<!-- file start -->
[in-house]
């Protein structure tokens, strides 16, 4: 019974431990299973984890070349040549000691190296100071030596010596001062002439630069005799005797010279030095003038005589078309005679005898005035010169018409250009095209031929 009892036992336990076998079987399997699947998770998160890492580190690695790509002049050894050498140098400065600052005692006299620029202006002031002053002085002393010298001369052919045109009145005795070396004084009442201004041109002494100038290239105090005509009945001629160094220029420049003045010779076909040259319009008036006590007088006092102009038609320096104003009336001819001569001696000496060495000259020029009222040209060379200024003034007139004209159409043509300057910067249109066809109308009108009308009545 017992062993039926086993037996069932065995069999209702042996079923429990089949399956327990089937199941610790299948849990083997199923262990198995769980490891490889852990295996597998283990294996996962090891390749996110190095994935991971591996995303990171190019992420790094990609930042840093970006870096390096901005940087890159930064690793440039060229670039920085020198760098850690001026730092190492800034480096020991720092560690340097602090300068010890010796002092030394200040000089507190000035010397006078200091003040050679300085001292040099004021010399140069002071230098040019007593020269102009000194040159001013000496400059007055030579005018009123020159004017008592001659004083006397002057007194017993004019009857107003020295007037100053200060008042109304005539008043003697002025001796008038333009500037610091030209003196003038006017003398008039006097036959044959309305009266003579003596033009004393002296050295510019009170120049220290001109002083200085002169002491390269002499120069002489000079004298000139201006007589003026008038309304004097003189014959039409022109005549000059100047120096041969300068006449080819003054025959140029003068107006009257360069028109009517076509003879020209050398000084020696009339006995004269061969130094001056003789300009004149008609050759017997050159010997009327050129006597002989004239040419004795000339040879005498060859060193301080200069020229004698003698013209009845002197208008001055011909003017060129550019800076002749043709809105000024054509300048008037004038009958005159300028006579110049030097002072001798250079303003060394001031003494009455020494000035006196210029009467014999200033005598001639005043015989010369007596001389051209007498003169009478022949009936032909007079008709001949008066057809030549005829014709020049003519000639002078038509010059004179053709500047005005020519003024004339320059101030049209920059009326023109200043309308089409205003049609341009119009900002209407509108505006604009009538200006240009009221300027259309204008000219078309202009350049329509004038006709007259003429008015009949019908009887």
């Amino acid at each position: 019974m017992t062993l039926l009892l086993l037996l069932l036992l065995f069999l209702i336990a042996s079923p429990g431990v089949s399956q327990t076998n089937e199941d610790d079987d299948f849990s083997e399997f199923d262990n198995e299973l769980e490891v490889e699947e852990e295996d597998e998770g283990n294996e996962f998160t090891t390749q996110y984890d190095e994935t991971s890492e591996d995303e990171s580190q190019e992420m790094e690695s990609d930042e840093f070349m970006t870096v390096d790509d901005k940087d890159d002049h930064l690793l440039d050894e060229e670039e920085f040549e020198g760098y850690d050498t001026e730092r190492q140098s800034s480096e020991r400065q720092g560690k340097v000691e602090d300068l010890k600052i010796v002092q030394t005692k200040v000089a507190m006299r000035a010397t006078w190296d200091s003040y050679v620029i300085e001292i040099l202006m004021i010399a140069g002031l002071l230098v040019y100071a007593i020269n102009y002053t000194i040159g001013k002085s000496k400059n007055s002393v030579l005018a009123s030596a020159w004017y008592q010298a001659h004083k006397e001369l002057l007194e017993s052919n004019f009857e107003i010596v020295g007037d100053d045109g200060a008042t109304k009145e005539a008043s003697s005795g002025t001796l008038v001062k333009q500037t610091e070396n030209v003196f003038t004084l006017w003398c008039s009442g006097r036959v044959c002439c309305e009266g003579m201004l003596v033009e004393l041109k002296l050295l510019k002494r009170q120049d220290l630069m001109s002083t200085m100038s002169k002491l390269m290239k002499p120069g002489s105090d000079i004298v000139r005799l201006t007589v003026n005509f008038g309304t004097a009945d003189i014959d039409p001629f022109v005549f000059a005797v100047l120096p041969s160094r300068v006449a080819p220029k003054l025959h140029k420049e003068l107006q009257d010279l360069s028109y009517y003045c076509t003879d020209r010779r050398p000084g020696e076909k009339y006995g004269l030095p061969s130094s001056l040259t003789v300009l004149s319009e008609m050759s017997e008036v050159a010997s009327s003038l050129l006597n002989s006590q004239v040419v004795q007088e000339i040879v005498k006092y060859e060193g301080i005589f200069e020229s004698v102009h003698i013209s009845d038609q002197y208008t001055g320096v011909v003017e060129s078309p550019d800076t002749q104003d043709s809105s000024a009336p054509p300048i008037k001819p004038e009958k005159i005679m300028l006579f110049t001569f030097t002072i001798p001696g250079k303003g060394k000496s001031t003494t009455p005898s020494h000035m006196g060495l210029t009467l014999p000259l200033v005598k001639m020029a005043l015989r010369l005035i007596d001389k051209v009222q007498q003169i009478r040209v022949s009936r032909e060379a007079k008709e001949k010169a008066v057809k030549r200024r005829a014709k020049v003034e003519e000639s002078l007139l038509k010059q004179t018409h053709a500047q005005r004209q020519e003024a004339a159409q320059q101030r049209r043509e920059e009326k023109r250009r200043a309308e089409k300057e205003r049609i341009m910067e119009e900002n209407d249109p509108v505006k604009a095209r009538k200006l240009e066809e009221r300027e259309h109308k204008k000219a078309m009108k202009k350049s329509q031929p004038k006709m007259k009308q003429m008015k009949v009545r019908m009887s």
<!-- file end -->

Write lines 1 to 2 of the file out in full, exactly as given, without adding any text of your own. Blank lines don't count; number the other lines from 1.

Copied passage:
[in-house]
């Protein structure tokens, strides 16, 4: 019974431990299973984890070349040549000691190296100071030596010596001062002439630069005799005797010279030095003038005589078309005679005898005035010169018409250009095209031929 009892036992336990076998079987399997699947998770998160890492580190690695790509002049050894050498140098400065600052005692006299620029202006002031002053002085002393010298001369052919045109009145005795070396004084009442201004041109002494100038290239105090005509009945001629160094220029420049003045010779076909040259319009008036006590007088006092102009038609320096104003009336001819001569001696000496060495000259020029009222040209060379200024003034007139004209159409043509300057910067249109066809109308009108009308009545 017992062993039926086993037996069932065995069999209702042996079923429990089949399956327990089937199941610790299948849990083997199923262990198995769980490891490889852990295996597998283990294996996962090891390749996110190095994935991971591996995303990171190019992420790094990609930042840093970006870096390096901005940087890159930064690793440039060229670039920085020198760098850690001026730092190492800034480096020991720092560690340097602090300068010890010796002092030394200040000089507190000035010397006078200091003040050679300085001292040099004021010399140069002071230098040019007593020269102009000194040159001013000496400059007055030579005018009123020159004017008592001659004083006397002057007194017993004019009857107003020295007037100053200060008042109304005539008043003697002025001796008038333009500037610091030209003196003038006017003398008039006097036959044959309305009266003579003596033009004393002296050295510019009170120049220290001109002083200085002169002491390269002499120069002489000079004298000139201006007589003026008038309304004097003189014959039409022109005549000059100047120096041969300068006449080819003054025959140029003068107006009257360069028109009517076509003879020209050398000084020696009339006995004269061969130094001056003789300009004149008609050759017997050159010997009327050129006597002989004239040419004795000339040879005498060859060193301080200069020229004698003698013209009845002197208008001055011909003017060129550019800076002749043709809105000024054509300048008037004038009958005159300028006579110049030097002072001798250079303003060394001031003494009455020494000035006196210029009467014999200033005598001639005043015989010369007596001389051209007498003169009478022949009936032909007079008709001949008066057809030549005829014709020049003519000639002078038509010059004179053709500047005005020519003024004339320059101030049209920059009326023109200043309308089409205003049609341009119009900002209407509108505006604009009538200006240009009221300027259309204008000219078309202009350049329509004038006709007259003429008015009949019908009887």